United States

United States

FERC backs shared Massachusetts offshore transmission

UNITED STATES: The Federal Energy Regulatory Commission (FERC) has given local transmission specialist Anbaric Development Partners permission to develop a shared grid system for Massachusetts' proposed offshore developments.

Block Island (above) is currently the United States' only offshore wind farm (pic credit: Deepwater Wind)
Block Island (above) is currently the United States' only offshore wind farm (pic credit: Deepwater Wind)

ADP can now solicit customers and sell transmission rights to a 2GW-2.4GW offshore wind transmission system it calls the Massachusetts Ocean Grid.

It would consist of two 1GW HVDC transmission lines that would deliver electricity back to shore and two 1GW offshore platforms with AC (alternating current) switching stations linked by a subsea AC cable.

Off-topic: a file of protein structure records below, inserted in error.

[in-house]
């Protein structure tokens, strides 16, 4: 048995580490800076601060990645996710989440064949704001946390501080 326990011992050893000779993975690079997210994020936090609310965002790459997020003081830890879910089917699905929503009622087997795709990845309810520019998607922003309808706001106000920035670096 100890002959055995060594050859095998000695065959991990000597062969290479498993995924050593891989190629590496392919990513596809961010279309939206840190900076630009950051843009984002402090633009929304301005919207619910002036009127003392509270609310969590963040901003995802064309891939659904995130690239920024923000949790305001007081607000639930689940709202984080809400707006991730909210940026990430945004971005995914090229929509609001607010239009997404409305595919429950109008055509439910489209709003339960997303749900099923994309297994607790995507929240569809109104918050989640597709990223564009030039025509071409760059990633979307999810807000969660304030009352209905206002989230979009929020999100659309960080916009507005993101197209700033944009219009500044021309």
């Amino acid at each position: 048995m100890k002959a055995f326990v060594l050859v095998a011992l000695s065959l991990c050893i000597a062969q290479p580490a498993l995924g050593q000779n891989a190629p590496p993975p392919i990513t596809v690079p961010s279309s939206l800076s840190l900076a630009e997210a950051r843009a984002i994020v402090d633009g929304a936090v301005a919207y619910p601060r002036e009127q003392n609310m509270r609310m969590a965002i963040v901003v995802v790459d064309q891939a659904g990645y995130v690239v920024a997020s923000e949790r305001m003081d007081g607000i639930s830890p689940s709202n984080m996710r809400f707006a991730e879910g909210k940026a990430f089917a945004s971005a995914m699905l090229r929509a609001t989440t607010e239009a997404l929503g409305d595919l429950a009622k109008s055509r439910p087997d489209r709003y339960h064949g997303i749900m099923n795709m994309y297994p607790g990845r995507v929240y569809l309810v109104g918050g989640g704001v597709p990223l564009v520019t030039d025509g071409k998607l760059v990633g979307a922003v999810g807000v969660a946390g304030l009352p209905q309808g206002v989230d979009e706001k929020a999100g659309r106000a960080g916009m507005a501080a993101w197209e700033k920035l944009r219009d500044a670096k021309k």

ADP states the project is linked to Massachusetts’ current request for proposals (RFP) for up to 800MW of offshore wind farms, which has a final solicitation next year.

Developers can propose their own transmission system but ADP CEO Edward Krapels argued a common offshore interconnection point for multiple developers would be advantageous to each developer building their own system.

 "The transmission backbone must be carefully designed to optimise the limited number of onshore interconnection points, maximise competition among wind generators, and minimise the environmental impact of the transmission needed to bring offshore wind to market," he added.

ADP said the first part of its Massachusetts Ocean Grid could be in place by December 2021, with the full system operating by 2025.

Massachusetts passed the Energy Diversity Act in August 2016, requiring electric distribution companies to buy 1.6GW of capacity by 30 June 2027.

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